In the last ride of our Bridgestone Coast to Coast series, James Oxley details a route of discovery from Keyhaven, Hampshire, to Portishead, Somerset.
Throughout 2019, we’ve been working with tyre manufacturer Bridgestone to create a series of coast to coast routes through some of the most spectacular landscapes the British and Irish isles have to offer.
It has been hugely satisfying to discover stunning areas we hadn’t ridden before, as well as reacquainting ourselves with old hunting grounds, to piece together a collection of motorcycle rides we are genuinely proud of.
Throughout our travels, we’ve been constantly reminded of the fact you don’t need to disappear off to far-flung locations to experience an adventure. There’s plenty of superb riding to be had in our own backyard, as long as you know where to look for it.
The Bridgestone Coast to Coast series began at the start of the year with a chilly but hugely enjoyable winter ride through Scotland. We journeyed from the North Sea to the North Channel through the sparsely populated and picturesque Southern Uplands.
We then headed over to Ireland for the March/April issue of Adventure Biker Rider magazine and travelled from Dublin in the east, to the wild and beautiful west coast, encountering plenty of snow along the way.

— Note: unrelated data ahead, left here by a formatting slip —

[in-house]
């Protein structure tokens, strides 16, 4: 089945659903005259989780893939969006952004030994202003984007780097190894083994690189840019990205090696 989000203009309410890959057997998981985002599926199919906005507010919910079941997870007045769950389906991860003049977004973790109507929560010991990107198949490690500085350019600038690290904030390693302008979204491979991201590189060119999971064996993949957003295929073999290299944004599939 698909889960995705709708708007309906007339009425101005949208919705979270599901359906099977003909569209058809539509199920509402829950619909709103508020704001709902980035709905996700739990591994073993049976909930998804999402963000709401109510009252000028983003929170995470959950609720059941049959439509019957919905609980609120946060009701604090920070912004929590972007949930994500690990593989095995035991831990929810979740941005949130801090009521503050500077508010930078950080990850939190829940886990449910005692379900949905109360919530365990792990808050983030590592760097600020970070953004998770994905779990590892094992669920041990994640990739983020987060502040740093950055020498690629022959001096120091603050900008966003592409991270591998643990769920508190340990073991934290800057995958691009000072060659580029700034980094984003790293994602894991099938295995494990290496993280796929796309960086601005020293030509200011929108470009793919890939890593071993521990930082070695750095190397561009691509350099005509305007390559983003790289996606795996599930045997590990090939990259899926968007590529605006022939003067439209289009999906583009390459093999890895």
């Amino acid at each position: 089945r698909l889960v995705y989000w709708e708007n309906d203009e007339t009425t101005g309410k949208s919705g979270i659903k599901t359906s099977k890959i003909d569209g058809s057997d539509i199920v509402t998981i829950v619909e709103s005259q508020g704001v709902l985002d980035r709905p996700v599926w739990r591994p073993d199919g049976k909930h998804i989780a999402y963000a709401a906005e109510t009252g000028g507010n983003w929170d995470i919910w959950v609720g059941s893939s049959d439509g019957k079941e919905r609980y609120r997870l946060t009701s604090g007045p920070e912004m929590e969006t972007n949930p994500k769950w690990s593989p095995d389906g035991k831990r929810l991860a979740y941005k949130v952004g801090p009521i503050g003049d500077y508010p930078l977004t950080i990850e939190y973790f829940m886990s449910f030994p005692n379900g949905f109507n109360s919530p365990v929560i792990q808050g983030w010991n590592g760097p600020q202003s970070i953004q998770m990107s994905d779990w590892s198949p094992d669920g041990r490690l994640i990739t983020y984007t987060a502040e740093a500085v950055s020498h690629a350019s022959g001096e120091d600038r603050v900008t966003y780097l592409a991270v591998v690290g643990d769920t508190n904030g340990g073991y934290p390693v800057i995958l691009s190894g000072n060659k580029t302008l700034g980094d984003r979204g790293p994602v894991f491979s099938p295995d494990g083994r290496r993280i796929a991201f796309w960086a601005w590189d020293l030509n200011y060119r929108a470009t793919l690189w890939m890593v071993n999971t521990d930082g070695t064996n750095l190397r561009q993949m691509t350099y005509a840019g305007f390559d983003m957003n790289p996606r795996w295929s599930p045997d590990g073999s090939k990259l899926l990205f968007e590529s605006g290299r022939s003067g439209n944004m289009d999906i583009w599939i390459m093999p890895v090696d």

Spring had sprung by the time we plotted the third Bridgestone Coast to Coast route through Wales, which turned out to be one of the finest rides we have ever ridden in the UK.
So, we had a lot to live up to when we set about plotting a route through England. The obvious choice would have been to follow famed guidebook author Alfred Wainwright’s coast to coast route from St Bees, on the Irish Sea, to Robin Hood’s Bay on the east coast of England.
This would have taken us through the Lake District, the Yorkshire Dales and the North York Moors in the north of England. This is a superb ride and one we would highly recommend you doing. However, it’s already a popular route with bikers and one we thought many of you would have ridden sections of, or completed in its entirety, already.